This article is more than 1 year old

When our students’ problems change, our priorities need to change with them

This article is more than 1 year old

Emma de Saram is President at Exeter Students' Guild

When I was campaigning for my role as VP Liberation and Equality back in March, my priorities were pretty set out.

My headline goals were about decolonising the curriculum, sustainability on campus and increased wellbeing support especially for victims of sexual violence.

But, while these liberation campaigns are still incredibly important to me personally and to the students I represent, over the last few months my plans have dramatically changed.

All in

In my view the Cost of Living crisis needs to be treated with the same importance and urgency that we saw SUs and universities switch to during the Covid pandemic. Maintenance loans aren’t meaningfully increasing, and if the belittling attitude of Graeme is representative of the policy approach of Student Finance England, students are set to be in for a rough ride.

Students are already struggling – and the added dynamics of shared housing involving up to 12 students, all with different energy usages and budgets, only accentuates the difficulties of the cost of living and energy price cap rise.

This tweet at the weekend from a concerned parent took me right back to my second year accommodation, where I was likely the poorest of the six of us, and had to try and overcome my anxiety to negotiate the heating timer plan with the rest of the house. God alone knows what that would have been like now.

Despite the need for an all-in approach from universities, it just doesn’t yet seem to be the case, at least visibly. This suggests that when a crisis isn’t directly affecting the lives of people who manage our universities, it’s not going to be top of the agenda.

That’s not to say that there’s not enough empathy there from some incredible individuals, but this is about a shift in institutional mindset – and as student leaders, we all have the responsibility to be shouting from the rooftops about it until we shift the norm and discourse around money.

With so many more students who will be going to food banks and struggling to pay bills, we have an increasingly important role to be working with our SU’s, lobbying our universities and showing solidarity with national campaigns.

No holding back

I’ve only been in post for just over a month, and in this time I’ve realised that there are perhaps three things setting us officers back from shifting our priorities.

First, we were elected on our certain aims and motivations – by straying away from these to focus on the Cost of Living crisis may seem like a bit of a betrayal.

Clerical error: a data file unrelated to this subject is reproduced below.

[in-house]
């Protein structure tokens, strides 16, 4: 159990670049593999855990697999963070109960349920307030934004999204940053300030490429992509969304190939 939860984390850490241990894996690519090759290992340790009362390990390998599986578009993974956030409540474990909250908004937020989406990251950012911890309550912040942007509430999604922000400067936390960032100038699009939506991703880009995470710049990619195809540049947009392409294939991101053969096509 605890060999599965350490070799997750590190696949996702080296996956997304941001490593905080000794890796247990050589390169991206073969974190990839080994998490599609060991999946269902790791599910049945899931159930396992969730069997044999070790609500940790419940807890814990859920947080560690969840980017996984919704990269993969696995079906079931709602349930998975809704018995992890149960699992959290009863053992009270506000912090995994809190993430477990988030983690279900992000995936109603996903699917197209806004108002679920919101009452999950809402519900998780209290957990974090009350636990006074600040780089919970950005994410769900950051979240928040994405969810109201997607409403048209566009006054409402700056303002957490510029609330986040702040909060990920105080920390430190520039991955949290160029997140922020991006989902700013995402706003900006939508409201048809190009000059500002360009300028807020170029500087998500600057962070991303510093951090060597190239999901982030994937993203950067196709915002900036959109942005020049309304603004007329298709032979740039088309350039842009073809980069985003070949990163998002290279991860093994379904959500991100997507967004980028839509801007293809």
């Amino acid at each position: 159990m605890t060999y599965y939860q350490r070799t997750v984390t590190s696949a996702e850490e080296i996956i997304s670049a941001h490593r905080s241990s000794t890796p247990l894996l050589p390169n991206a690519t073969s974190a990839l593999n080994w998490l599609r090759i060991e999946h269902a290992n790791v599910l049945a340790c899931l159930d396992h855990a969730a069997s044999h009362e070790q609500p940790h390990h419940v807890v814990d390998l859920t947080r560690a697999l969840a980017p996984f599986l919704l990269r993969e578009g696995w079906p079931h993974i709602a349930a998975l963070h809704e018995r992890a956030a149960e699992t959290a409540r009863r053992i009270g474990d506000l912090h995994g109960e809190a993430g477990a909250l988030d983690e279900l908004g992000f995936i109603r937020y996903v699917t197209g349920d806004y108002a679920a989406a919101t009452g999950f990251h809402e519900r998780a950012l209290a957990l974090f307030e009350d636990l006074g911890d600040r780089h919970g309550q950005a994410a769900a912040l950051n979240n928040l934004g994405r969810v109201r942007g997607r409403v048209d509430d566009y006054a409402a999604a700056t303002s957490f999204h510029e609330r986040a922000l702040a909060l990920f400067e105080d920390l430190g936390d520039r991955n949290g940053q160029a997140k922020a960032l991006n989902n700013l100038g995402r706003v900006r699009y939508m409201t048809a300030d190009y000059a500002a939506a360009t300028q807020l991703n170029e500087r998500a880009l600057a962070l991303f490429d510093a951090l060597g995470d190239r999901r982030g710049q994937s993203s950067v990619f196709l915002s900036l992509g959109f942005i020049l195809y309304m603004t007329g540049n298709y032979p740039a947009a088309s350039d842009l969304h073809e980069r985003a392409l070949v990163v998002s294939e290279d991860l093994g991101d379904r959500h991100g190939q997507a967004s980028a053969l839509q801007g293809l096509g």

Second, because we are expected to bring something new and dynamic to the role, focusing on money may not be that exciting. While SU’s may not be able to make immediate financial and structural changes like free tuition and scrapping student debt, we still have a hugely important role to play. This should not just be business as usual – and we can’t wait until after freshers week to make amends.

Third, our unions, their strategies, their structures and their staff teams are not necessarily geared up to respond to a crisis like this. We don’t have a “cost of living coordinator” and there probably isn’t a page on it in the strategic plan. But as charities our beneficiaries are students – and this is likely to be the number one issue they face this year. It’s up to us to pivot – students can’t wait for the next strategic review or our next board away day.

As with Covid, all our plans need to be viewed through the Cost of Living lens. Is this affordable? Is this inclusive? And it impacts all officer roles. Activities officers will want to be encouraging societies to stage free events, education officers will be thinking about whether running out of money will count as an extenuating circumstance this year, and liberation officers will be thinking about the intersections between poverty and low income, and “getting on” as well as “getting in” to higher education. Everyone has a role to play.

Bring a bottle to the party

In my hometown, where wealth inequality is pretty stark, I started up a repair café and that’s given me a lot of insight into how to make events genuinely financially inclusive. We take donations for repairs, and sell food and drink for a suggested donation of a couple of pounds, in the hope those who can afford it will give a bit more, but gives us the flexibility to give it on the house to anyone who turns up penniless.

The repair café works because it’s free, it’s a space where the community has really come together to use their skills, and it just gives a lot of people company and somewhere to spend their Saturday. After several years of community and climate justice activism, I’ve learned how to put on more inclusive events and campaign for change. I’m taking that knowledge and experience to make life for students hopefully that bit easier this year. We all have skills we can transfer into this crisis.

Although it may feel frustrating for student officers to change course, we have the power to set an example of treating this crisis with the care and compassion it deserves. Changing our minds and priorities in the current political climate is okay. It’s a natural response to a state of crisis. It’s just and noble for us to put some of our other priorities on the back-burner while we focus our energy on ensuring basic welfare needs are met. And the more officers that take this step, the more we can really achieve.

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